Above, 'Lost, 2008', by David Frazer.

I had my first show in 1996 and have exhibited every year since. I worked at Monash Univeristy, Caulfield, as a part time technician for nearly 10 years but since 2008 I've lived soley off my art.

SR: You are based in Castlemaine.. How does living in Central Victoria influence your work?

DF: It means I don't have to travel so far to find rural images, which is pretty much what I do art about.

SR: How would you describe your work?

DF: Melancholic and beautiful, sad and funny.

SR: Your work inspires some very heartfelt reactions - what do you think it is that people respond to in your work - specially the prints from your wood engravings?

DF: People recognize the yearning for an escape from stress and a desire to be someone more interesting and to be somewhere more exciting.

SR: Your pictures seem very simple - yet have a profound effect, ie "less is more". They are images of things and places and figures that are very familiar and everyday.. How do you go about choosing what images to paint or make? And what attracts you to this subject matter - 'the everyday'?

DF: I've got no imagination, so i have to think of stuff i know or have lived. Mostly it comes from feelings I remember from childhood. I try to simplify it down to the basic point, to a single image, weed out the stuff that detracts from the point - I think?!

It's good to make people notice the everyday stuff they might normally miss. To look at ‘the ordinary’ in a new way.

SR: What do you love about making art - and if you weren't an artist, what do you think you would have wound up doing?

DF: It's good that every day brings something new. If I wasn't making a living out of art I'd probably be a school teacher or more likely in a mental asylum.

SR: Who inspires you?

DF: Music mainly, Tom Waits in particular.

SR: Looking at your CV you mustn't get much sleep! Meaning you seem to be very busy.. How many hours a week do you work (as in make art), and what do you do for fun?!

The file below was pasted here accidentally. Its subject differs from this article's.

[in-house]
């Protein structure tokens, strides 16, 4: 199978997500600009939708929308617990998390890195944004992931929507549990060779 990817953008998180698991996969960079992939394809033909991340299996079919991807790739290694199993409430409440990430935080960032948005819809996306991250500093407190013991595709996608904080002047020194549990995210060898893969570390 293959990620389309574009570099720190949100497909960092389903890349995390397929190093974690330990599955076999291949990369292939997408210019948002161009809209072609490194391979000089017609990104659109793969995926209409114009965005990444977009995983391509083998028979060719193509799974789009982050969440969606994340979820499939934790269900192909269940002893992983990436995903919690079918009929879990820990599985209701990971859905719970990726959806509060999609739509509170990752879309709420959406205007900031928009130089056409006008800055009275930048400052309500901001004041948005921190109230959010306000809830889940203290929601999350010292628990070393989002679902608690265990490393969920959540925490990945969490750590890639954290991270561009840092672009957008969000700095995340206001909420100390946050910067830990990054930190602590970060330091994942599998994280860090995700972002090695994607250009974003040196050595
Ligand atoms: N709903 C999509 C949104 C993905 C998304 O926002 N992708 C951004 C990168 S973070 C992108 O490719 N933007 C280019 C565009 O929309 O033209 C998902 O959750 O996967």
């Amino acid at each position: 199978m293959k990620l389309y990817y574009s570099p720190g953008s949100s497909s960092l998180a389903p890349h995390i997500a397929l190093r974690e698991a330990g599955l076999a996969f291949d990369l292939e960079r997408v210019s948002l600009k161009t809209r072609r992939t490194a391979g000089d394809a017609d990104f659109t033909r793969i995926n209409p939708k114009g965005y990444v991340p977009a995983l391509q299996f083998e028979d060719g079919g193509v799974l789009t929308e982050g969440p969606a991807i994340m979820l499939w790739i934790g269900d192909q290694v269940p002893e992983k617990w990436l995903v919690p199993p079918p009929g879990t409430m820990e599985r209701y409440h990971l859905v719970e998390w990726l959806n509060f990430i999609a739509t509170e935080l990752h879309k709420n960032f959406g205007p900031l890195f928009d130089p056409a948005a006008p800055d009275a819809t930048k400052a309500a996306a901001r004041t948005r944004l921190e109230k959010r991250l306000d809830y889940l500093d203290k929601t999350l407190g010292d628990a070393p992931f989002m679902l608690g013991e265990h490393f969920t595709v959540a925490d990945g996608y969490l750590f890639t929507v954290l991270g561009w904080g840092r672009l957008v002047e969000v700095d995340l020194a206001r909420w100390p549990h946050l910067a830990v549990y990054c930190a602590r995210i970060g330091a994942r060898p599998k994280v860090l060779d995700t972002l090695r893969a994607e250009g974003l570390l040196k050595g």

DF: Well I don't have a proper job. I do have the part time job though of bringing up 2 young boys all by myself for half the week. Life's pretty exhausting especially since buying this house up here, building my dream studio, gardening, cooking and shit. Don't know how much longer i can keep it up. Helps being obsessive… I do most things really quickly.

I was hoping my latest show in Melbourne would do so well I could employ someone to help me but it didn't. I dream about the old days when I used to just bum around wondering what to do with myself. Maybe that's a subject for some more pictures?

For fun I play golf twice a year, drink a few stubbies most nights before dinner, watch tele, listen to music and read books about war and lost at sea stories preferably involving cannibalism.

Above right, 'Another Night On Earth, 2005', by David Frazer.

SR: What's the one piece of advice you received that you've never forgotten?

DF: Go with your strengths

SR: And what do you love the most about being an artist?

DF: Not having to have a proper job.

Visit davidfrazer.com. And see some of David Frazer's wood engravings at Stockroom, 96-98 Piper Street, Kyneton. Ph: (03) 5422 3215.

Words: Megan Spencer. Thanks to David Frazer for the interview.